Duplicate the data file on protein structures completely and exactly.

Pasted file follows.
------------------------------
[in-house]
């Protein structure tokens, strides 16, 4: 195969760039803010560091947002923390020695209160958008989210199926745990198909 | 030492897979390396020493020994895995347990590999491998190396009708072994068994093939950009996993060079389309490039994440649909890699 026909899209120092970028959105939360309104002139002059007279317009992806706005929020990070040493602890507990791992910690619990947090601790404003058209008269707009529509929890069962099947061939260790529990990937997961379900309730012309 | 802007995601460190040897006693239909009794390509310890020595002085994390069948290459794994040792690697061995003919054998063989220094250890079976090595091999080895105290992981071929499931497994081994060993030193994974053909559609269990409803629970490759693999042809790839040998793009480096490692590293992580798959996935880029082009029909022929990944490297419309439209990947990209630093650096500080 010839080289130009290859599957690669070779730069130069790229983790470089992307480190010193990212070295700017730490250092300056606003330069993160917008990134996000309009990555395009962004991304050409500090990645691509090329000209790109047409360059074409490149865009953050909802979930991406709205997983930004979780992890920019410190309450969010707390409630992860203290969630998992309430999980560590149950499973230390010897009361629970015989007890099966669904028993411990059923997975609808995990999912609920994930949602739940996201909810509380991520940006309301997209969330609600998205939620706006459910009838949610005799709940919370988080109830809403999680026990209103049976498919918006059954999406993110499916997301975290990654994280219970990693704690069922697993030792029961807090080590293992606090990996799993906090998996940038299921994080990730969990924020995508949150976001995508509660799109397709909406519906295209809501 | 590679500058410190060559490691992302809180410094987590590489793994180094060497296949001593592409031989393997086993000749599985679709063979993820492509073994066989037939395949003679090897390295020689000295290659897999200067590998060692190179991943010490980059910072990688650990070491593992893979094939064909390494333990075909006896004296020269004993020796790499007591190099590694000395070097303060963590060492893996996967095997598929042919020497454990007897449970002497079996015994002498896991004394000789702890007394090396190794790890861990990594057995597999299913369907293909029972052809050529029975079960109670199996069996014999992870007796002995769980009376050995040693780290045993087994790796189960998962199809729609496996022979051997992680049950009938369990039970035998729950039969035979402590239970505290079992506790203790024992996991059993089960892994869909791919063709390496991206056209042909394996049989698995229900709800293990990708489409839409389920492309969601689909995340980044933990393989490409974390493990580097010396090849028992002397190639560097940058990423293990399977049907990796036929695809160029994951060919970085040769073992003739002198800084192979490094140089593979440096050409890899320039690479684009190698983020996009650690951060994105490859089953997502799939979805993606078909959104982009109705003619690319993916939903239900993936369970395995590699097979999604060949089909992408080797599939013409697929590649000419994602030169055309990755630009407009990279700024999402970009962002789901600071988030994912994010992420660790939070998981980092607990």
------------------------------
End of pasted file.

[in-house]
């Protein structure tokens, strides 16, 4: 195969760039803010560091947002923390020695209160958008989210199926745990198909 | 030492897979390396020493020994895995347990590999491998190396009708072994068994093939950009996993060079389309490039994440649909890699 026909899209120092970028959105939360309104002139002059007279317009992806706005929020990070040493602890507990791992910690619990947090601790404003058209008269707009529509929890069962099947061939260790529990990937997961379900309730012309 | 802007995601460190040897006693239909009794390509310890020595002085994390069948290459794994040792690697061995003919054998063989220094250890079976090595091999080895105290992981071929499931497994081994060993030193994974053909559609269990409803629970490759693999042809790839040998793009480096490692590293992580798959996935880029082009029909022929990944490297419309439209990947990209630093650096500080 010839080289130009290859599957690669070779730069130069790229983790470089992307480190010193990212070295700017730490250092300056606003330069993160917008990134996000309009990555395009962004991304050409500090990645691509090329000209790109047409360059074409490149865009953050909802979930991406709205997983930004979780992890920019410190309450969010707390409630992860203290969630998992309430999980560590149950499973230390010897009361629970015989007890099966669904028993411990059923997975609808995990999912609920994930949602739940996201909810509380991520940006309301997209969330609600998205939620706006459910009838949610005799709940919370988080109830809403999680026990209103049976498919918006059954999406993110499916997301975290990654994280219970990693704690069922697993030792029961807090080590293992606090990996799993906090998996940038299921994080990730969990924020995508949150976001995508509660799109397709909406519906295209809501 | 590679500058410190060559490691992302809180410094987590590489793994180094060497296949001593592409031989393997086993000749599985679709063979993820492509073994066989037939395949003679090897390295020689000295290659897999200067590998060692190179991943010490980059910072990688650990070491593992893979094939064909390494333990075909006896004296020269004993020796790499007591190099590694000395070097303060963590060492893996996967095997598929042919020497454990007897449970002497079996015994002498896991004394000789702890007394090396190794790890861990990594057995597999299913369907293909029972052809050529029975079960109670199996069996014999992870007796002995769980009376050995040693780290045993087994790796189960998962199809729609496996022979051997992680049950009938369990039970035998729950039969035979402590239970505290079992506790203790024992996991059993089960892994869909791919063709390496991206056209042909394996049989698995229900709800293990990708489409839409389920492309969601689909995340980044933990393989490409974390493990580097010396090849028992002397190639560097940058990423293990399977049907990796036929695809160029994951060919970085040769073992003739002198800084192979490094140089593979440096050409890899320039690479684009190698983020996009650690951060994105490859089953997502799939979805993606078909959104982009109705003619690319993916939903239900993936369970395995590699097979999604060949089909992408080797599939013409697929590649000419994602030169055309990755630009407009990279700024999402970009962002789901600071988030994912994010992420660790939070998981980092607990």